Australian court rules that power stations are not land or fixtures
Adam Smith of DLA Piper Australia dissects the impact of the recent case Meridian Energy Australia Pty Ltd v Chief Commissioner of State Revenue.
The New South Wales (NSW) Supreme Court has held that three hydroelectric power stations were not ‘interests in land’ for NSW landholder duty purposes. Accordingly, the acquisition of a company that leased the land on which the power stations were located was not subject to landholder duty.
In 2018, Meridian Energy Australia Pty Ltd (Meridian) acquired 100% of the shares in GSP Energy Pty Ltd (GSP) for approximately AUD 160 million ($108 million). At the time of the acquisition, GSP was the operator of the power stations and lessee of the land on which the power stations were situated. GSP had previously been vested with the power stations, leases, and other related assets of Green State Power Pty Ltd, pursuant to a statutory vesting order in 2014. Green State Power Pty Ltd had originally obtained the same rights, assets and liabilities under a statutory vesting order made in 2013.
The characterisation of the vesting orders and Meridian’s interest in the power stations was critical to the assessment of whether GSP was a landholder under the NSW Duties Act of 1997. Meridian argued that its right to use the power stations derived from its ownership of the power stations pursuant to the vesting orders (rather than from the leases). The NSW Chief Commissioner argued that the power stations were fixtures, being part of the leased land, causing GSP to be a landholder and Meridian’s acquisition to be subject to landholder duty of circa AUD 8 million.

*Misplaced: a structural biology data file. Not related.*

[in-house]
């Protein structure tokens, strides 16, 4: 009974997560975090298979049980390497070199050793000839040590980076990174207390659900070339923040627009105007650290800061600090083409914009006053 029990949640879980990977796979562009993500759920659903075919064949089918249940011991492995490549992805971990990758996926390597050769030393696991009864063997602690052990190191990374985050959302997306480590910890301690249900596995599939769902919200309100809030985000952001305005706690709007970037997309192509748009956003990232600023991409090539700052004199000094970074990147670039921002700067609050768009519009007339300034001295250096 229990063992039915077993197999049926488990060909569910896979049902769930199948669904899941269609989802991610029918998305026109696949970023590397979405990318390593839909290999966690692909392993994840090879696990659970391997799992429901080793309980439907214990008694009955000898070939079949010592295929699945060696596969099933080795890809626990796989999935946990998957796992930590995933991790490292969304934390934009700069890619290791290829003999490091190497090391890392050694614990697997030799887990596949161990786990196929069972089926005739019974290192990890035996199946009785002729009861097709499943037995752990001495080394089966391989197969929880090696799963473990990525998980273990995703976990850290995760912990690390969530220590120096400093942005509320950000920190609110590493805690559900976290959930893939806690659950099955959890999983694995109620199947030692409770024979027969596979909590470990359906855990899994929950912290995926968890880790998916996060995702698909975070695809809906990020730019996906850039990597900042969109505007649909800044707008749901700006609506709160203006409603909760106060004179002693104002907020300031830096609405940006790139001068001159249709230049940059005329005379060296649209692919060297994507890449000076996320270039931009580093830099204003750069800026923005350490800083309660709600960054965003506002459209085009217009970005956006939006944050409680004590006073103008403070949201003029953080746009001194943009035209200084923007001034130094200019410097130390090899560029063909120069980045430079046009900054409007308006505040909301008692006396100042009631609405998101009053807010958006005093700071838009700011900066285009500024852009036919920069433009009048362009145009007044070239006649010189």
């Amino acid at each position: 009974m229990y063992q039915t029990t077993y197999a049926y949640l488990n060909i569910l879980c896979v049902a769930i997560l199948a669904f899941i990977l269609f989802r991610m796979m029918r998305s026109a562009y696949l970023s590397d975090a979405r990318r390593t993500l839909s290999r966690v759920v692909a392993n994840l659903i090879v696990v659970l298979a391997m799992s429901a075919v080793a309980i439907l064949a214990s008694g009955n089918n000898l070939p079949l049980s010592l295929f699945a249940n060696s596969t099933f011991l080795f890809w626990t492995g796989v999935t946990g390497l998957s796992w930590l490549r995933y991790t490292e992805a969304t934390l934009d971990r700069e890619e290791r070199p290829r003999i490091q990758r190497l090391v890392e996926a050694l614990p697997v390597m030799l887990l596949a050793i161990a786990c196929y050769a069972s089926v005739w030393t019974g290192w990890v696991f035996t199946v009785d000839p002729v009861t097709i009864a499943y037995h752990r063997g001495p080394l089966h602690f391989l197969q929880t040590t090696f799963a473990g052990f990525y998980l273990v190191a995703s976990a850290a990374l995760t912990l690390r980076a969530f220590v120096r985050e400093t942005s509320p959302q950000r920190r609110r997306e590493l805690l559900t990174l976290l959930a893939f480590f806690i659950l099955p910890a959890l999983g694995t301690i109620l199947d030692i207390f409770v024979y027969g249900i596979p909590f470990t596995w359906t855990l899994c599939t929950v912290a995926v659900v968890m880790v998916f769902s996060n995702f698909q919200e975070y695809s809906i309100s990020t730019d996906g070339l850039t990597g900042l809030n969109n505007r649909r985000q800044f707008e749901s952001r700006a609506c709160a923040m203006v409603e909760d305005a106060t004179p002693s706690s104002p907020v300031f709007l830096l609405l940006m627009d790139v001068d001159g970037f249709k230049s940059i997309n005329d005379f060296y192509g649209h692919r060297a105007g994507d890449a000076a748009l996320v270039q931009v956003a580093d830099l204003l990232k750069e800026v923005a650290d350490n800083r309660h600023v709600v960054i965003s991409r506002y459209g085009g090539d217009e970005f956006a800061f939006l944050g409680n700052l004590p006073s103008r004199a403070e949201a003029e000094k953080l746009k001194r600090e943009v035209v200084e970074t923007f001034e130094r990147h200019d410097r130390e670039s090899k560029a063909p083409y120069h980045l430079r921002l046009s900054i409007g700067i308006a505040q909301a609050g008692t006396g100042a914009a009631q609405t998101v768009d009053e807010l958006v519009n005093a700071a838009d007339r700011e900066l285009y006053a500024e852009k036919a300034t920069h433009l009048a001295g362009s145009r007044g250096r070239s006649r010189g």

NSW Supreme Court ruling
In the case Meridian Energy Australia Pty Ltd v Chief Commissioner of State Revenue  (NSWSC 1074), the Court held that the power stations were innominate sui generis property interest (property in a class of its own). Hence, they were to be held in gross, and therefore they were neither an interest in land nor goods for landholder duty purposes.
The Court focused on the 2013 vesting order and found that, due to the way in which the vesting order was framed, including that the power station dams were not listed under the heading of real property or leaseholder property in a schedule to the vesting order, but instead were listed as a separate “thing” (being a catch-all description of tangible property), there was a statutory severance of the power stations from the land. This unique interest was not an interest in land, and the subsequent 2014 vesting order did not alter the character of this interest. It was further held that the power stations did not become goods simply because the 2013 vesting order caused them to be statutorily severed from the land.
This case serves as a timely reminder that, when seeking to determine the character of an interest for tax and duty purposes, it is always necessary to check the underlying source of the taxpayer’s rights. The complex web of statute that can apply to critical infrastructure and the privatisation of state assets may cause an interest to be created that is so unique, it falls outside of the traditional categories of land, fixtures, or goods.